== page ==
Getting Started#

This page briefly explains how to install and use Typed Settings. It gives you an overview of the most important features without going into detail. At the end you’ll find some hints how to proceed from here.


Install typed-settings into your virtualenv:

$ python -m pip install typed-settings
Successfully installed ... typed-settings-x.y.z

Basic Settings Definition and Loading#

Settings are defined as attrs classes. You can either use the decorators provided by attrs or the settings() decorator which is an alias to attrs.define():

>>> import typed_settings as ts
>>> @ts.settings
... class Settings:
...     username: str = ""
...     password: str = ts.secret(default="")
>>> Settings("monty", "S3cr3t!")
Settings(username='monty', password=***)

secret() is a wrapper for attrs.field() and masks secrets when the settings instance is being printed.

Settings should (but are not required to) define defaults for all options. If an option has no default and no config value can be found for it, an error will be raised by attrs.

In real life, you don’t manually instantiate your settings. Instead, you call the function load():

>>> ts.load(Settings, appname="myapp")
Settings(username='', password=***)

The first argument of that function is your settings class and an instance of that class is returned by it. The second argument is your appname. That value is being used to determine the config file section and prefix for environment variables. You can override both, though.


load() is designed to be easy to use and cover most use cases. There is also load_settings(), which allows you to explicitly specify which loaders to use with which configuration, and how loaded settings are converted to the correct type.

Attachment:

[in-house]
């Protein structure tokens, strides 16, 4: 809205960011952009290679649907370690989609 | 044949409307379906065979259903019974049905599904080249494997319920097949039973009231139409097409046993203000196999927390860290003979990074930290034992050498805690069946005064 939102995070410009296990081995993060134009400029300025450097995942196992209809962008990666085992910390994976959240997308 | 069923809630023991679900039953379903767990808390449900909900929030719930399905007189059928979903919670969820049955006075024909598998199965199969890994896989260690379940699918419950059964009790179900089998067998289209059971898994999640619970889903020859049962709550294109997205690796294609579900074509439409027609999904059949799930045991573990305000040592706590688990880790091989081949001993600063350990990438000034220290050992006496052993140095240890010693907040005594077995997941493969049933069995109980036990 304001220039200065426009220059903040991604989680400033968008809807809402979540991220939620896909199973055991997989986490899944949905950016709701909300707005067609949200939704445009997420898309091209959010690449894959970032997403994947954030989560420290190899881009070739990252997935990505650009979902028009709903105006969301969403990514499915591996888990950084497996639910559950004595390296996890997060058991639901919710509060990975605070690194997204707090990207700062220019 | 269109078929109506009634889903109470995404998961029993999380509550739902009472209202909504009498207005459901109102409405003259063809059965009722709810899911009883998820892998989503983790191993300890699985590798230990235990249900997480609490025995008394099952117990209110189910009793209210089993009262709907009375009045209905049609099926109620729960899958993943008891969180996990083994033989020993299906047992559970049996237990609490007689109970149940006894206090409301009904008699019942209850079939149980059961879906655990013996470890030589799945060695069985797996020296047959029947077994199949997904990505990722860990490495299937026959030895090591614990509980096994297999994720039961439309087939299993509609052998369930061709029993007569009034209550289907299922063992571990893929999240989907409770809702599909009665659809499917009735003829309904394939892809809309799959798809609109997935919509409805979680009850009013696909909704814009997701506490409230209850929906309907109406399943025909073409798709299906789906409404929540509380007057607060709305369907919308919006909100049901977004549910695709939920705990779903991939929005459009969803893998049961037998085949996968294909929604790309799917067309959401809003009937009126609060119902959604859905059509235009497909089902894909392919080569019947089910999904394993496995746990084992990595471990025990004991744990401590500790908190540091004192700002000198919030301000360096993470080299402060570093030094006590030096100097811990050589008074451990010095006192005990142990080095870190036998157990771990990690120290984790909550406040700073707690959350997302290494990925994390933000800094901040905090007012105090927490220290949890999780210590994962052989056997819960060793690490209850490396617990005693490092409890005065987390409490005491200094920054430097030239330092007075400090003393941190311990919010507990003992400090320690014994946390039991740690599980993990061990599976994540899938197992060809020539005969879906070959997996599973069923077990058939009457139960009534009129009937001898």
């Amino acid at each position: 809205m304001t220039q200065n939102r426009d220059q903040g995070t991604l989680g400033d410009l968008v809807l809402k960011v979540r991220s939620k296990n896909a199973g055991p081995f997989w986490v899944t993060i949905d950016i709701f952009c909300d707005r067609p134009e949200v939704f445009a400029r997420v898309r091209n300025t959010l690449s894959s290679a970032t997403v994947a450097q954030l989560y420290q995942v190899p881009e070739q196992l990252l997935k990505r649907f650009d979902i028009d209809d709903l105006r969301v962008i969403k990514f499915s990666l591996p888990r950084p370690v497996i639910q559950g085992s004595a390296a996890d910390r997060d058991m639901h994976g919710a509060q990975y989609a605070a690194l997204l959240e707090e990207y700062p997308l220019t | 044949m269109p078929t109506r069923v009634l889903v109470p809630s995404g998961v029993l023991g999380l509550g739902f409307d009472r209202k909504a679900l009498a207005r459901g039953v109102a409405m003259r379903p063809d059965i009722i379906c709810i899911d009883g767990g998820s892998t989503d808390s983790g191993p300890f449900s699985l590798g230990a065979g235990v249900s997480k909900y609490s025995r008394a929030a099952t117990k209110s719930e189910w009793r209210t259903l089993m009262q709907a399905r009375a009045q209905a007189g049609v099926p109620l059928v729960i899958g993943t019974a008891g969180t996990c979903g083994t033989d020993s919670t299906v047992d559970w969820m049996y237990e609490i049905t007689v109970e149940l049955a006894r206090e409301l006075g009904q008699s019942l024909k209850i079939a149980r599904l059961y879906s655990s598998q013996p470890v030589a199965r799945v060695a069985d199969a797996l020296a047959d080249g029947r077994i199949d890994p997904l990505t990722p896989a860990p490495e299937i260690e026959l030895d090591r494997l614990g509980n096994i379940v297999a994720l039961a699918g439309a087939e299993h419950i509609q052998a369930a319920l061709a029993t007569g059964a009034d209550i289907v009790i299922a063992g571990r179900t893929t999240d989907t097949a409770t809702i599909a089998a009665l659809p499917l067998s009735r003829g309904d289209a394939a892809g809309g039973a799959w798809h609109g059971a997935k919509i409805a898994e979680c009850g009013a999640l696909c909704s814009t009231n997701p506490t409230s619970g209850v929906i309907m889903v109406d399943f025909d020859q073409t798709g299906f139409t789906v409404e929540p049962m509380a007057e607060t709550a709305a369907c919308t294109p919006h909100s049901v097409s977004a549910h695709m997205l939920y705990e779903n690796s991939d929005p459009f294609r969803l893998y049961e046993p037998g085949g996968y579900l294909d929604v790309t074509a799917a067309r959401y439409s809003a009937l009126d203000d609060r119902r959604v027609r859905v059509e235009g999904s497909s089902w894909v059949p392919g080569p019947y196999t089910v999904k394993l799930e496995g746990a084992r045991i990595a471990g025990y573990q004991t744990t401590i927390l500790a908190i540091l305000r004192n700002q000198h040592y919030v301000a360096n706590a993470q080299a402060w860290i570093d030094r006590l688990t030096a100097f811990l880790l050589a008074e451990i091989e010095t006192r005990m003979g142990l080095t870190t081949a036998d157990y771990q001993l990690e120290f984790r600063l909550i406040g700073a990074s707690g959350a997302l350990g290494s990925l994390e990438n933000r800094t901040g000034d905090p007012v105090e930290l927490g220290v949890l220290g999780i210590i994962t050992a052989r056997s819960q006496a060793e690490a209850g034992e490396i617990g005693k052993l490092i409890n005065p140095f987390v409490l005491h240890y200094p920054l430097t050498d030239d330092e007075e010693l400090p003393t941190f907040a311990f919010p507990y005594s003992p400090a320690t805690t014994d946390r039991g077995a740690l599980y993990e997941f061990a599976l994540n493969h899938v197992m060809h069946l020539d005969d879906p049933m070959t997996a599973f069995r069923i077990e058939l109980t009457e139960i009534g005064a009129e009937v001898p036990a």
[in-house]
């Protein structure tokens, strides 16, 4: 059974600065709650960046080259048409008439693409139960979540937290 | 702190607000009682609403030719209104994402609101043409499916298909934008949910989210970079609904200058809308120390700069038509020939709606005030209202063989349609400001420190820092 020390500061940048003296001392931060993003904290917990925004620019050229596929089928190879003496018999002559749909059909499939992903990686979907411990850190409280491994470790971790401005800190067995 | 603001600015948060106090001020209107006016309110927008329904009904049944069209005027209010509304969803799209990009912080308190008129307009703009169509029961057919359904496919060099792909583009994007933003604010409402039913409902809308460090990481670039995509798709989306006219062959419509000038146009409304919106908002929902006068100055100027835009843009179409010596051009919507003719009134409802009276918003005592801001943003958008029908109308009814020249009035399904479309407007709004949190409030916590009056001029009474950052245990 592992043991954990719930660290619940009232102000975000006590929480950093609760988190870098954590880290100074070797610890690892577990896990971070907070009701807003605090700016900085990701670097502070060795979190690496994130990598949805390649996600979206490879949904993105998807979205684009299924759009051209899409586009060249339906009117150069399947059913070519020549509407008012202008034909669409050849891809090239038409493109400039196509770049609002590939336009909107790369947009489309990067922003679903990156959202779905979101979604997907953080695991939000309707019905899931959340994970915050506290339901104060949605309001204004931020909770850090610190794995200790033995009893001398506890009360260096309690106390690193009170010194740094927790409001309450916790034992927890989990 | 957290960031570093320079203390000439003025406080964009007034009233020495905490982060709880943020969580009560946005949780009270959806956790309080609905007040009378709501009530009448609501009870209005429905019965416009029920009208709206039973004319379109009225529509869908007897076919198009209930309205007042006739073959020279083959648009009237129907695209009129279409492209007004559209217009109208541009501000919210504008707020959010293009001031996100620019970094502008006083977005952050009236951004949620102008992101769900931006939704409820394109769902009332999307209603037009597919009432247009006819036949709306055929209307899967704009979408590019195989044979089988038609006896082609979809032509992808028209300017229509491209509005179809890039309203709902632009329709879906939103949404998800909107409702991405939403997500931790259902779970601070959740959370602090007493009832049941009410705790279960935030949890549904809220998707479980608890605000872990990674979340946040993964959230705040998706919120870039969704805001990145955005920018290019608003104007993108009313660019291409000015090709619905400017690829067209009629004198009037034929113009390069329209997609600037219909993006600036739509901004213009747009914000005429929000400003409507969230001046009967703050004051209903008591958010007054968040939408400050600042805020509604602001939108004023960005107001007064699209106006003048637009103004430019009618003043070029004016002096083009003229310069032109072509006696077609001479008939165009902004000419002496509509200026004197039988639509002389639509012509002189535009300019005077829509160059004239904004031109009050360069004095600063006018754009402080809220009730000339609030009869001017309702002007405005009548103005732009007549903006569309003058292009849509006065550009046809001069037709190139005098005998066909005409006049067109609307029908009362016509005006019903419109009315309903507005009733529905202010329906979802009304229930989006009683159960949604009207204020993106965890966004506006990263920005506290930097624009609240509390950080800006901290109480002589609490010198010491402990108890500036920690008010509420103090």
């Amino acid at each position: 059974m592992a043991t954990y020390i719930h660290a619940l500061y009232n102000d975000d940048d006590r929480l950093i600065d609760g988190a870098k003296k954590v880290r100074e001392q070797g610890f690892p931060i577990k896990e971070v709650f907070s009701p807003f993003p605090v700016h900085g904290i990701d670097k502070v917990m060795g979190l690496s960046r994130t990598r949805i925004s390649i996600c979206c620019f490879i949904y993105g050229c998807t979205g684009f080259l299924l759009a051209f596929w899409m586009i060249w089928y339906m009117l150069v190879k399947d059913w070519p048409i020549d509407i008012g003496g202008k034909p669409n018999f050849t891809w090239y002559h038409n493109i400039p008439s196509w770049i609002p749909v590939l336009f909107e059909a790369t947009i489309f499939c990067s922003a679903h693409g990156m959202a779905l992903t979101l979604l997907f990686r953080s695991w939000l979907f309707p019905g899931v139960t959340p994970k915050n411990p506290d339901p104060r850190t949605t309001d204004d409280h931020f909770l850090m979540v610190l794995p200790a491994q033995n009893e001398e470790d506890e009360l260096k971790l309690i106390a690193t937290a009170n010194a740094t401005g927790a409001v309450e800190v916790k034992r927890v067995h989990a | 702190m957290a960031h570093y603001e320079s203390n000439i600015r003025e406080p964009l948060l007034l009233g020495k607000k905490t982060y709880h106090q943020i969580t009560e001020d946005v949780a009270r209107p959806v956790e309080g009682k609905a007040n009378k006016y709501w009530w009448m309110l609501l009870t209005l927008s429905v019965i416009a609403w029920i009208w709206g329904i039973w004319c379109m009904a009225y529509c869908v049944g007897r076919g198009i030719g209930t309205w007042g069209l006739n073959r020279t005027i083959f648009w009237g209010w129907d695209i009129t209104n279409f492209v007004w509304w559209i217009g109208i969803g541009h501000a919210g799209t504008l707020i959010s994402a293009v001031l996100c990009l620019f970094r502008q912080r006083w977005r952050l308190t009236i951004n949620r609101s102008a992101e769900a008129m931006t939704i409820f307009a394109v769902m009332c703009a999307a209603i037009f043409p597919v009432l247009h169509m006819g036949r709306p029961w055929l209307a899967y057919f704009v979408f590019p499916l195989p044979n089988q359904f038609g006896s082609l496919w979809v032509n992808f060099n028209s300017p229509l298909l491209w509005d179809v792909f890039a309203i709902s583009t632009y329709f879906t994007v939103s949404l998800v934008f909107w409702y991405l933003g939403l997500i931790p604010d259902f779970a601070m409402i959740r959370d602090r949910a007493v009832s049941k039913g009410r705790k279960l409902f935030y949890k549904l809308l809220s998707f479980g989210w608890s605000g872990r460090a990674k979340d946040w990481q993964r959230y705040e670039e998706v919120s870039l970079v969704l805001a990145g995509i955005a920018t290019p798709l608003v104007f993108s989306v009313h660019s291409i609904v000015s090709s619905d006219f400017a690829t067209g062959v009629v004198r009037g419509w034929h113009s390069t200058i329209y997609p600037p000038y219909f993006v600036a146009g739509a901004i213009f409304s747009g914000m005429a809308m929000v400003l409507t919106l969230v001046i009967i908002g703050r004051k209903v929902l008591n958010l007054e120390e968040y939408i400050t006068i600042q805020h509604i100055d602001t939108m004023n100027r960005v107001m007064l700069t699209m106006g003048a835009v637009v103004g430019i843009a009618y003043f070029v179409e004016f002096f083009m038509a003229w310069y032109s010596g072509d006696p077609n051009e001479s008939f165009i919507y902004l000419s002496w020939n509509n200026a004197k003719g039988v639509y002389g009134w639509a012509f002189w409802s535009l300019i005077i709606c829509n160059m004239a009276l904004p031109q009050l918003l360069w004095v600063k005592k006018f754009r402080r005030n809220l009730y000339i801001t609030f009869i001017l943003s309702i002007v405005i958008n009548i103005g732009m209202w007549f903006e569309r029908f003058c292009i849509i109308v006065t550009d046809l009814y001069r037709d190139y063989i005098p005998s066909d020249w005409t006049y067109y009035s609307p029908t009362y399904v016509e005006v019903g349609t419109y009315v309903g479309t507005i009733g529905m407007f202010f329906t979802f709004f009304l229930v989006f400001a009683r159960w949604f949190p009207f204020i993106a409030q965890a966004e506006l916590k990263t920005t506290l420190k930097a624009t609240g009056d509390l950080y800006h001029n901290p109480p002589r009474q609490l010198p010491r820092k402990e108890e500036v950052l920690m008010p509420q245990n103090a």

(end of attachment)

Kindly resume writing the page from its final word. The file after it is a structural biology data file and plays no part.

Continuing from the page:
Settings from Environment Variables#

The easiest way to override an option’s default value is to set an environment variable. Typed Settings will automatically look for environment variables matching APPNAME_OPTION_NAME (in all caps):

>>> # Temporarily set some environment variables:
>>> monkeypatch = getfixture("monkeypatch")
>>> monkeypatch.setenv("MYAPP_USERNAME", "monty")
>>> monkeypatch.setenv("MYAPP_PASSWORD", "S3cr3t!")
>>> ts.load(Settings, appname="myapp")
Settings(username='monty', password=***)
>>> monkeypatch.undo()

You can optionally change the prefix or disable loading environment variables completely. The guide Settings from Environment Variables shows you how.


Never pass secrets via environment variables!

It’s far easier for environment variables to leak outside than for config files. You may, for example, accidentally leak your env via your CI/CD pipeline, or you may be affected by a security incident for which you can’t do anything.

Write your secret to a file and pass its path via a variable like MYAPP_API_TOKEN_FILE=/private/token (instead of just MYAPP_API_TOKEN="3KX93ad...") to your app. Alternatively, store it in a structured config file that you directly load with Typed Settings.

Settings from Config Files#

To pass secrets or to persist settings (and avoid exporting environment variables again and again), you may want to use config files. Typed Settings supports TOML files (Why?) out-of-the-box and looks for the appname section by default:

>>> from pathlib import Path
>>> # Create a temporary config file:
>>> tmp_path: Path = getfixture("tmp_path")
>>> settings_file = tmp_path.joinpath("settings.toml")
>>> settings_file.write_text("""
... [myapp]
... username = "monty"
... password = "S3cr3t!"
... """)
>>> ts.load(Settings, appname="myapp", config_files=[settings_file])
Settings(username='monty', password=***)

You can also load settings from multiple files. Subsequent files override the settings of their predecessors.

Appart from TOML, support for Python files is also built-in and you can add loaders for other file formats, too.

Dynamically Finding Config Files#